- Spirits (for adult kits only): listen folks, let’s be real here. Things might get pretty grim. Or, worse, really boring. Pick up some of those mini boozes from your friendly neighborhood liquor store, or if you want to be more economical (and subtle) about it, get some tiny medicine bottles and fill them up with your favorite spirit from your home bar. Bonus idea: if you have room, those pre-assembled travel cocktail kits are a classy upgrade. Let’s face it, you’re not getting on a plane anytime soon anyway.
- Toiletries: since you have already started disassembling your travel kit, might as well throw some toiletry items in there, too. Who knows, you might want to brush your teeth once in a while.
- More Band-aids: Dad’s kit includes one “high quality (name brand) Band-aid.” I would suggest throwing in a few more. This is especially important if you suffer from EAP and/or have packed the Plastic Knife and Spirits.
- More snacks: chewy granola bars and fruit snacks are my personal favorites. They’re compact, have enough preservatives in them to keep indefinitely, and darn it they taste good.
- Bandanas (in fashionable assorted colors): besides the obvious use these days as your requisite face mask, you can also leverage these for their more traditional benefits: a gag (for annoying quarantine buddies), bandit face mask (if things get really bad and you need to rob a 7-Eleven for some emergency ice cream), and a stylish headband or neck scarf (because after a while, it’s the little things like dressing up a bit, that help you retain some sense of human dignity).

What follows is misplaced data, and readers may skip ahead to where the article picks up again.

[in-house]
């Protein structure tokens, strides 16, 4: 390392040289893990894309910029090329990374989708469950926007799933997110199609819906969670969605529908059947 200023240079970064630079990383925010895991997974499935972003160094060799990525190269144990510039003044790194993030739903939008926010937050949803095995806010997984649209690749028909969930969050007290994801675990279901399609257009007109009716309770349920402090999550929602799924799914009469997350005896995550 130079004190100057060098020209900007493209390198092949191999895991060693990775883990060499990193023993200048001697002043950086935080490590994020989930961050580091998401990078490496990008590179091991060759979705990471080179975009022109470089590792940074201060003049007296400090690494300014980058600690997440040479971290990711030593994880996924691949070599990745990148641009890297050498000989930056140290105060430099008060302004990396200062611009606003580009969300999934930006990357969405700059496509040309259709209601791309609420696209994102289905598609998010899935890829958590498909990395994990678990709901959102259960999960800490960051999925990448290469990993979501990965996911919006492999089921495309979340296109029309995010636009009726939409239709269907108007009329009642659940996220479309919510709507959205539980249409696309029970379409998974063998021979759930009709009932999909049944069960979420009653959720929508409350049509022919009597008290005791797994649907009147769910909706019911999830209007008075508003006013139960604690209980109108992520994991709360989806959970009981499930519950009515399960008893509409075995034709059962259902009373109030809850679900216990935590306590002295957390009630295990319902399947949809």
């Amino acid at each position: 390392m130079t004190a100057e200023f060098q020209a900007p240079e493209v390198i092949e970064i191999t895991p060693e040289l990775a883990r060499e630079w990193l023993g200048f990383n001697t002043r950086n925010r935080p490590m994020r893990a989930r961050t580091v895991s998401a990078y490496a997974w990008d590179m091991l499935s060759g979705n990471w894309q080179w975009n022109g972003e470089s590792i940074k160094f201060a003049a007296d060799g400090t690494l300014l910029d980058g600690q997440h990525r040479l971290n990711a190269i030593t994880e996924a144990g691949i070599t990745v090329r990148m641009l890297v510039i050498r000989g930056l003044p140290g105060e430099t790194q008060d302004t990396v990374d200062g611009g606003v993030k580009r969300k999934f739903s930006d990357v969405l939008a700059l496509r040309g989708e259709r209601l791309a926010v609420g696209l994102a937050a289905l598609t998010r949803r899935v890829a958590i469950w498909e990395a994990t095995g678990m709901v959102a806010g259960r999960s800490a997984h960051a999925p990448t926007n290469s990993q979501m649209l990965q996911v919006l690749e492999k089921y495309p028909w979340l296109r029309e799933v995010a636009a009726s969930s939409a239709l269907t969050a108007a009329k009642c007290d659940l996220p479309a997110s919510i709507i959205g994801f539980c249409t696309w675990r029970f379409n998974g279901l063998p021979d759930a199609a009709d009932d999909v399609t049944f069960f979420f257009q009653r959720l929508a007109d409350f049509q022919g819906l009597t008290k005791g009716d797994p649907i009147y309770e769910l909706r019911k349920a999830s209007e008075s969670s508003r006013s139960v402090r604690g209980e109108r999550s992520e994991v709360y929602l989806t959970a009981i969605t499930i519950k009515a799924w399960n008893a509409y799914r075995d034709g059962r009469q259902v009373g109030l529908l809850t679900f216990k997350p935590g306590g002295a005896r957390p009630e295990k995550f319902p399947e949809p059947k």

- Plastic gloves: again, a requirement these days when doing risky activities like grocery shopping. They are also moderately useful as hand warmers and are great entertainment for all ages (who doesn’t love plastic glove balloons!).
- Tile Tracker: this is pretty high tech, but remember when these handy little doohickeys came out? They promised you could attach it to a key chain or throw it in a purse and never again wonder “now, where the heck did I put my keys?!” With your handy tracker you could simply log into your phone and find out where they are. Perhaps the novelty wore off, or if you were like us, you were so afraid of losing the tracker itself that you put it away for safe keeping. Well, if you can remember where it is and how to use it, might as well try and get your money’s worth and throw it in the bag.
Some final tips:
- Don’t cheap out on packaging. The housing of your kit is as important as the contents. Note this isn’t your run-of-the-mill flimsy sandwich baggie. This is the heavy duty freezer grade model with the dual ziploc action seal.
- Bonus points for using clear packaging. So you can easily see what’s inside and better keep track of inventory (i.e., candy).
- Make it your own. Look, we all have our little guilty pleasures. If things get real down in the dumps, slipping in a little surprise for yourself that will help lift the spirits (beyond the spirits I have already recommended) could go a long way. What’s in mine? C’mon, I can’t tell you that. Keep is secret so the others don’t get greedy or jealous.
- Make your own. Based on my personal experience with kit items magically disappearing in the night, I recommend everyone have their own kit to avoid potentially ugly territorial situations when times get tough. I’m not suggesting you don’t support your family if necessary. But this is about survival. If anything, you will want to have some items squirreled away that can be bartered or used as leverage in difficult negotiations (i.e., you’re down to the last scoop of ice cream).
As the farm girl’s favorite survival mantra goes, hope for the best, prepare for the worst.